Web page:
By Leslie T. Snadowsky
Susan Edwards, the founder and owner of Forwards Career Services, remembers having a conversation with a friend whose kids attended a Ducklings Early Learning Center franchise. Through that initial casual connection, Edwards was ultimately hired as an HR consultant assisting with virtual training for 11 out-of-state Ducklings Daycare locations.
When turning conversations into contacts, Edwards said networking is key. “If you’re a job seeker, networking is more important than doing the job search itself online,” she said. “The majority of people find their jobs through networking, whether it’s directly or indirectly.”
Edwards is the former HR director for Outside Brands. She now offers career coaching and HR consulting to small businesses with her Hilton Head-based Forwards Career Services. She offers a six-week Career Coaching program to help ambitious mid-career professionals. She said it all starts with making meaningful connections.
“It is so important that when you go into these networking events and enter into these conversations, you want them to be authentic,” Edwards said. “You have to have a genuine interest in the other person and get to know them so they’ll reciprocate and have the same genuine interest in getting to know you. When you do that multiple times, you build your network of people, and eventually you’re going to run into somebody to whom you might be able to provide value, or they might be able to provide value to you. It’s equally as important to share information if you have it as it is to be given information.”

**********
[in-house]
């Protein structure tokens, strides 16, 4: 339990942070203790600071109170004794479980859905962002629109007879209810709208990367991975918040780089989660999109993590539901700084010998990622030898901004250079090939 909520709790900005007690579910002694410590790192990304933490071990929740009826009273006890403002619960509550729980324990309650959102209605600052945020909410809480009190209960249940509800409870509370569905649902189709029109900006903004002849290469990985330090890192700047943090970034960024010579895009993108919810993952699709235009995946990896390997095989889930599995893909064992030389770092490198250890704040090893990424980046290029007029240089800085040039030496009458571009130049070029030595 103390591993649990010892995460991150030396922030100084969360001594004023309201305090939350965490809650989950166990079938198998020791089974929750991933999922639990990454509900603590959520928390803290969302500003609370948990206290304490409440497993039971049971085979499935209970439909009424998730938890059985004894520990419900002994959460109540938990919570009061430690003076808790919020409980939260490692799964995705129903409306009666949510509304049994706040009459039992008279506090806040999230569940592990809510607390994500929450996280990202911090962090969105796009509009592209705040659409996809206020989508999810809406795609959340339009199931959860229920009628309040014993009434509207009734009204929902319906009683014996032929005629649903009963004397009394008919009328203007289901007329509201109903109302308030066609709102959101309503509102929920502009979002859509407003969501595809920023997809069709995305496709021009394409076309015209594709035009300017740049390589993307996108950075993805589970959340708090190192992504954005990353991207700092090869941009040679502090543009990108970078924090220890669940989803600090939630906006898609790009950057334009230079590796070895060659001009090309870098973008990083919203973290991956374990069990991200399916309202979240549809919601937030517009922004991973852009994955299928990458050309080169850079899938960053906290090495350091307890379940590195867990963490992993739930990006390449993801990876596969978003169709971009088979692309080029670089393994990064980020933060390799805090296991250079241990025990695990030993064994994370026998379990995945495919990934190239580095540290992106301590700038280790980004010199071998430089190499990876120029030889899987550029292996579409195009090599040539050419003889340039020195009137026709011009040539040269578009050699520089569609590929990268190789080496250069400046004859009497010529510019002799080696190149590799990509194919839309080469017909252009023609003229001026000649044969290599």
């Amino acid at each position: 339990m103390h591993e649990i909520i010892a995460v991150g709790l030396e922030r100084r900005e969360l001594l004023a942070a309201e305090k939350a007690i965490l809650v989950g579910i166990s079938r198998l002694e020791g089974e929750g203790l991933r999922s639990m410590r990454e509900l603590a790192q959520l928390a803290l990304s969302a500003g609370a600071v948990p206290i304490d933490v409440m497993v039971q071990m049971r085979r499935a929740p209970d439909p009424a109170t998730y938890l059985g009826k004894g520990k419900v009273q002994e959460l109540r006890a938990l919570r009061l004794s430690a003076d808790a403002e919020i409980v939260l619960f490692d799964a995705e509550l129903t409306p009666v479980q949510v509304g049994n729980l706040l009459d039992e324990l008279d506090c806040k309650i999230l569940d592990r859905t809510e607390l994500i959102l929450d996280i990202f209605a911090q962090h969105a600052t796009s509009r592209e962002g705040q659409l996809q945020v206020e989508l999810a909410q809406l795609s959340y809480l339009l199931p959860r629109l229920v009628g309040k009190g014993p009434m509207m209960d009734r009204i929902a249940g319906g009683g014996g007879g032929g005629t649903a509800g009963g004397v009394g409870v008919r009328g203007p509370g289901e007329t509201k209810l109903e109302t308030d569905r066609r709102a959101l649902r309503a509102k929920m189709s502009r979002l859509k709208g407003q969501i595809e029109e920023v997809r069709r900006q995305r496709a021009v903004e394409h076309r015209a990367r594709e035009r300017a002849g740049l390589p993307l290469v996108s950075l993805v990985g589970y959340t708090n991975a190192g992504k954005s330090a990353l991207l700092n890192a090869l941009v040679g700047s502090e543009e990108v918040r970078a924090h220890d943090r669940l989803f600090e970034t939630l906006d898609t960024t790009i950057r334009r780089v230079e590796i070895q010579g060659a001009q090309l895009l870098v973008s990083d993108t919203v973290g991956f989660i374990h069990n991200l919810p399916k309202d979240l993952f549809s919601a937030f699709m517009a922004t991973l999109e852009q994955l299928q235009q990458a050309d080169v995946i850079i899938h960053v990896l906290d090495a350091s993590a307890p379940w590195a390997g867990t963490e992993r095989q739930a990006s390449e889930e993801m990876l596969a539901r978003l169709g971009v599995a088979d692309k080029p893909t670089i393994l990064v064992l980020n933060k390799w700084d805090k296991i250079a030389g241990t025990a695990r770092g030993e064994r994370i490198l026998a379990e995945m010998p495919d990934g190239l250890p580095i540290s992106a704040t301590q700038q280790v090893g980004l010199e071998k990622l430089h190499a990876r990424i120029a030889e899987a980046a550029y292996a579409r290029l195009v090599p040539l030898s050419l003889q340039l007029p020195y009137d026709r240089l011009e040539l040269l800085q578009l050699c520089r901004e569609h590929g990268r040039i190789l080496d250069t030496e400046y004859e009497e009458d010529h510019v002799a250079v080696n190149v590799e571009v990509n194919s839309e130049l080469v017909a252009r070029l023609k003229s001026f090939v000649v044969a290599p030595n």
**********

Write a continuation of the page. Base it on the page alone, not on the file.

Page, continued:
Not so fast…
Edwards recommends following up with new contacts, but wait a few days. Then you can send a message reminding that contact about the conversation you shared and what was said.
“Those who followed up with me one to two days after initial conversations always stood out to me more than those who followed up right away with an email or a LinkedIn connection request,” Edwards said. “In the moment, you forget. You start to do other things and then by the time you get back to the office, you forget all of those numerous conversations that you had. It’s better if a day or two later I get a reminder from somebody that tells me they’re thinking about me and that our conversation stood out to them so much that they remembered it a few days later to follow up.”
Edwards is president of The Low Country Human Resources Association (LCHRA), whose members represent various regional businesses, educational facilities and government agencies. The chapter is an affiliate of the Society for Human Resources Management (SHRM). She said handing out business cards is not an outdated networking tactic and can even help you stand out in the crowd.
“Business cards are imperative, even if you don’t have a job right now,” she said. “If you’re going to these events to network and maybe meet somebody to help you find your next role, it’s important that they have something tangible to take with them.”
Edwards suggests your card should showcase the basics but also something cute like an aspiring job title on top.